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Monday, 18 June 2012
Page: 6842


Mr NEUMANN (Blair) (12:22): Like many people in this House, I have relatives and friends living in loving, monogamous same-sex relationships, and I respect and love them. They are cherished, and their love should be accepted, honoured and understood. I love my sister-in-law Rhonda and her partner, Marion. I have friends like Andrew, Clinton and others. But, respectfully, I do not agree with same-sex marriage. As a member of the Australian Labor Party and this government, I was very pleased to vote for more than 80 pieces of legislative amendment which removed discrimination on issues such as immigration, superannuation and the like—without dissension from those opposite.

There have been many wild and ridiculous claims in relation to these matters, on both sides. For instance, from those more fundamentalist extremists from a religious point of view, there have been some ridiculous claims in relation to polygamy et al. This is simply nonsense. I think they are repugnant and really quite disingenuous in relation to their position. But equally, for those people who have argued that this is solely about marriage equality, I think that that same comment in relation to being disingenuous is also the case. For instance, we do not have a situation in this country where one man can marry one woman and then be married to a second woman. That is bigamy, an offence in Australian law. We have prohibitions on marriage between people in close blood relationships. We also have a situation where we have restrictions on the capacity of children to marry. I think it is a clever marketing ploy. I tip my hat to it, but I think that it is disingenuous to argue that it is solely about marriage equality.

I think that marriage between a man and a woman was in the mind of the framers of the Australian Constitution when they enumerated section 51. It gave the power to the new Commonwealth government to legislate in relation to divorce and marriage. I think there is considerable argument in relation to the capacity of the Commonwealth government to legislate in the area of same-sex marriage.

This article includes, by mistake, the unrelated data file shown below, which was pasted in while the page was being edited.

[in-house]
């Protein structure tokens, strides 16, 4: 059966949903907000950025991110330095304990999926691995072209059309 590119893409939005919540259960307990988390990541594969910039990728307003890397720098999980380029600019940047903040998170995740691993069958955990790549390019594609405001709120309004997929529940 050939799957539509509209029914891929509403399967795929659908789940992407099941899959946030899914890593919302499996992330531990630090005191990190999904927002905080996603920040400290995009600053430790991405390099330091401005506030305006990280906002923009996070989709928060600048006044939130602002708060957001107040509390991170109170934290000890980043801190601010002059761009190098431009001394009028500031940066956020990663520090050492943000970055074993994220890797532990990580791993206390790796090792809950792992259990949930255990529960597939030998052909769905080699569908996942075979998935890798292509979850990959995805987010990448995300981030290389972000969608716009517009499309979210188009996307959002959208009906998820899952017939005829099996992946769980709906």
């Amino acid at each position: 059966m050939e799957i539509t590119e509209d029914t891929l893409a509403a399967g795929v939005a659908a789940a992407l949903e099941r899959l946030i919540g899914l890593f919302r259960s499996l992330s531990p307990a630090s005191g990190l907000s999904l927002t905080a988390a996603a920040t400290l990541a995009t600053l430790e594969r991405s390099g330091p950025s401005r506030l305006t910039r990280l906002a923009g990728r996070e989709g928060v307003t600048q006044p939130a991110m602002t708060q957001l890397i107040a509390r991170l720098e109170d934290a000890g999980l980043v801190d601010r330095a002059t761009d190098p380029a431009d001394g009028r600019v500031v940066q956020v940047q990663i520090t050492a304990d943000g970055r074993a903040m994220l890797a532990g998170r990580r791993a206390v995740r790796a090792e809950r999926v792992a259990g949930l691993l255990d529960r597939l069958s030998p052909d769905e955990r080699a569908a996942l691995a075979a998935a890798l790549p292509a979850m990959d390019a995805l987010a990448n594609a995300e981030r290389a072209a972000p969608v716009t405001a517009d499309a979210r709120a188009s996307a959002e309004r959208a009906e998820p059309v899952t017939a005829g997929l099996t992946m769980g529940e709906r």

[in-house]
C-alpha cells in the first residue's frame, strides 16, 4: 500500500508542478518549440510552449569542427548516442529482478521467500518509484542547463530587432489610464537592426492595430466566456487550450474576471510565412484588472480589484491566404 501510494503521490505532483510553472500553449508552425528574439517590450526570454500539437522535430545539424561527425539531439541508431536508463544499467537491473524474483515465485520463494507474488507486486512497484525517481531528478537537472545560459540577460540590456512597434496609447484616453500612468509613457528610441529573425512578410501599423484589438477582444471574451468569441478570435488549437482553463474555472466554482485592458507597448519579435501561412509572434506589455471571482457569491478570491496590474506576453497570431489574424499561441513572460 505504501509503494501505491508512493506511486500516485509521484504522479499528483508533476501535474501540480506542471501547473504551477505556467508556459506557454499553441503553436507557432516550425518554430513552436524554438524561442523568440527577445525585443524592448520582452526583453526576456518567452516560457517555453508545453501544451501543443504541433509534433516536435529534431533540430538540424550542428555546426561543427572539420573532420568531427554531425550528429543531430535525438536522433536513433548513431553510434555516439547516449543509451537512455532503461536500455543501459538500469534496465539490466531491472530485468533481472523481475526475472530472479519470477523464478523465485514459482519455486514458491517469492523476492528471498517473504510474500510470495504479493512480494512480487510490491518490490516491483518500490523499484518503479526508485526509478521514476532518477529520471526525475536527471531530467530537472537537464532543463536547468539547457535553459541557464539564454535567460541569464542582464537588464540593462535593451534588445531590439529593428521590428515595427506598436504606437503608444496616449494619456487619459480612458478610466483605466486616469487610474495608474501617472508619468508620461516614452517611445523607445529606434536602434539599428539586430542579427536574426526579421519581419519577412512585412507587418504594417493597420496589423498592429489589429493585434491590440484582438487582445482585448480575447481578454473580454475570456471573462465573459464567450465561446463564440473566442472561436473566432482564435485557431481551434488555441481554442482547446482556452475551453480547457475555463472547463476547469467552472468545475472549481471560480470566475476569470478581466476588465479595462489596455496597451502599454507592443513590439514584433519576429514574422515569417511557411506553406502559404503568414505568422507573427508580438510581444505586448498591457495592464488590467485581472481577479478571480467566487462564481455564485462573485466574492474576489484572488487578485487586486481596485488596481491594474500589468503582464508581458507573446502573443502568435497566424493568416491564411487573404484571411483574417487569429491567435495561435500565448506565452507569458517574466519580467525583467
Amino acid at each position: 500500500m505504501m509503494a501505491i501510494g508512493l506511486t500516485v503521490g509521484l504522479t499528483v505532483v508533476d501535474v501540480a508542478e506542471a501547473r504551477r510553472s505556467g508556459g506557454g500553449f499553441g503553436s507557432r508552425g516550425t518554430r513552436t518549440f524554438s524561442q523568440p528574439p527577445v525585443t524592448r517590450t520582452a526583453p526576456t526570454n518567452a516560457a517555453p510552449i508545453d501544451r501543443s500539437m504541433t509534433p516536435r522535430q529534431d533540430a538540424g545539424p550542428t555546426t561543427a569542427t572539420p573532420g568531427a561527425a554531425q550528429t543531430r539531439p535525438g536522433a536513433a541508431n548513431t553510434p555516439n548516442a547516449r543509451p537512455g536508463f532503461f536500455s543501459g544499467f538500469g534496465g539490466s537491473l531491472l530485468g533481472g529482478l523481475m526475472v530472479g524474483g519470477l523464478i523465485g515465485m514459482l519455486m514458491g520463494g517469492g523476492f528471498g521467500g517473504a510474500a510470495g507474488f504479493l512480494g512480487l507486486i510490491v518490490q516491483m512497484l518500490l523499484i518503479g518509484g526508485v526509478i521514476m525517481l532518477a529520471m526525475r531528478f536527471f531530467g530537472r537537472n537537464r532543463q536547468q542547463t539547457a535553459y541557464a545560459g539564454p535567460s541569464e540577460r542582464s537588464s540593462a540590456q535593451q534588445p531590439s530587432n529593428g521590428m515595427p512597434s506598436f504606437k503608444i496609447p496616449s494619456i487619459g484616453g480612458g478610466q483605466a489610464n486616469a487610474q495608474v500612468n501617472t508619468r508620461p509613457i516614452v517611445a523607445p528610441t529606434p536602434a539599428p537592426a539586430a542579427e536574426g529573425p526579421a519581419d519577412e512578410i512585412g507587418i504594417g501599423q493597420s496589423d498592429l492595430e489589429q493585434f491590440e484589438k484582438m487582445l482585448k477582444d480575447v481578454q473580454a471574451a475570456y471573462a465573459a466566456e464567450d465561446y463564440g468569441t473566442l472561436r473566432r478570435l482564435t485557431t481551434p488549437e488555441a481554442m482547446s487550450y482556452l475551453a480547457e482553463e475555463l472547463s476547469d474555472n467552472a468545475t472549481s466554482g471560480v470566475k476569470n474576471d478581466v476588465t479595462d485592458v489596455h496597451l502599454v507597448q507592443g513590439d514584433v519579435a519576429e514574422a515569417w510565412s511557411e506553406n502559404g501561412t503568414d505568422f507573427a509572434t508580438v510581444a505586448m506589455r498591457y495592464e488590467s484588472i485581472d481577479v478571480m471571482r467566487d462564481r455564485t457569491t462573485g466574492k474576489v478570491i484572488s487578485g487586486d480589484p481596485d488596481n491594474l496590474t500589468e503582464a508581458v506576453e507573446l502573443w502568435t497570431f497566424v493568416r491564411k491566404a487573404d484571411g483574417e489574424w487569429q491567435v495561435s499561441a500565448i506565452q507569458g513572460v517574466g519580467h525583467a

As a member of the House of Representatives Standing Committee on Social Policy and Legal Affairs we saw real dispute on this particular matter with constitutional limits of the Commonwealth government to make laws in this area. In written and oral submissions there were disagreements in relation to this. Ultimately, if the House of Representatives and the Senate pass legislation, I am sure that those constitutional limits will be tested in the High Court. But steeped in history, in religion, in culture and in our law is the concept of the old definition that marriage is between a man and a woman. That cannot be denied. It is part of our history and our tradition going back to ancient times. It is part of English law and Australian law. I do not ever think that the framers of the Constitution thought that the Commonwealth government had the power to deal with this issue.

It has significant repercussions to our society. I believe that a marriage between a man and a women is a fundamental institution of our society. I cast no criticism on those people who find love—no matter how they find it—in adult relationships. I have acted for plenty of people in same-sex relationships when I was a practising lawyer in the Family Court and the Federal Magistrates Court. I know many colleagues from my days as a lawyer who were in same-sex relationships. But fundamentally, before we mess with the concept of marriage held by so many Australians, we need widespread and strong community consensus. We do not have it; therefore, I do not support the bill. (Time expired)